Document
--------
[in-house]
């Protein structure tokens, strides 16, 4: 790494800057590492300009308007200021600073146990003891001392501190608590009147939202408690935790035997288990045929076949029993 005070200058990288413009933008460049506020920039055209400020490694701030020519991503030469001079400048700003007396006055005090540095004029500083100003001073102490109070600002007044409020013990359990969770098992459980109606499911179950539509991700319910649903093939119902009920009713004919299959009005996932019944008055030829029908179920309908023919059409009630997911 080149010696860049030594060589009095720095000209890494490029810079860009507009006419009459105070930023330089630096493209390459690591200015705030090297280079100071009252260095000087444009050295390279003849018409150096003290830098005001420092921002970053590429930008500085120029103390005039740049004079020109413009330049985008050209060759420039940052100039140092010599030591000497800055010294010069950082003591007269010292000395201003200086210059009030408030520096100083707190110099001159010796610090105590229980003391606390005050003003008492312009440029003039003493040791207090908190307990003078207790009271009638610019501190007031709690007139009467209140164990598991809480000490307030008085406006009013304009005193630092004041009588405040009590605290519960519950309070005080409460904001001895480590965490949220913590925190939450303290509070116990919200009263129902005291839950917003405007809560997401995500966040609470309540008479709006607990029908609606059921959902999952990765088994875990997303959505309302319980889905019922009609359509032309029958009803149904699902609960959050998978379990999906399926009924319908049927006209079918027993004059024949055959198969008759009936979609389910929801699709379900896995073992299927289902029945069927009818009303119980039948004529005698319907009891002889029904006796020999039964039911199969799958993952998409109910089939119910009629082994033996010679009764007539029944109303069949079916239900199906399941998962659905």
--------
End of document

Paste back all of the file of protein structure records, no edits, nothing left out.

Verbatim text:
[in-house]
């Protein structure tokens, strides 16, 4: 790494800057590492300009308007200021600073146990003891001392501190608590009147939202408690935790035997288990045929076949029993 005070200058990288413009933008460049506020920039055209400020490694701030020519991503030469001079400048700003007396006055005090540095004029500083100003001073102490109070600002007044409020013990359990969770098992459980109606499911179950539509991700319910649903093939119902009920009713004919299959009005996932019944008055030829029908179920309908023919059409009630997911 080149010696860049030594060589009095720095000209890494490029810079860009507009006419009459105070930023330089630096493209390459690591200015705030090297280079100071009252260095000087444009050295390279003849018409150096003290830098005001420092921002970053590429930008500085120029103390005039740049004079020109413009330049985008050209060759420039940052100039140092010599030591000497800055010294010069950082003591007269010292000395201003200086210059009030408030520096100083707190110099001159010796610090105590229980003391606390005050003003008492312009440029003039003493040791207090908190307990003078207790009271009638610019501190007031709690007139009467209140164990598991809480000490307030008085406006009013304009005193630092004041009588405040009590605290519960519950309070005080409460904001001895480590965490949220913590925190939450303290509070116990919200009263129902005291839950917003405007809560997401995500966040609470309540008479709006607990029908609606059921959902999952990765088994875990997303959505309302319980889905019922009609359509032309029958009803149904699902609960959050998978379990999906399926009924319908049927006209079918027993004059024949055959198969008759009936979609389910929801699709379900896995073992299927289902029945069927009818009303119980039948004529005698319907009891002889029904006796020999039964039911199969799958993952998409109910089939119910009629082994033996010679009764007539029944109303069949079916239900199906399941998962659905």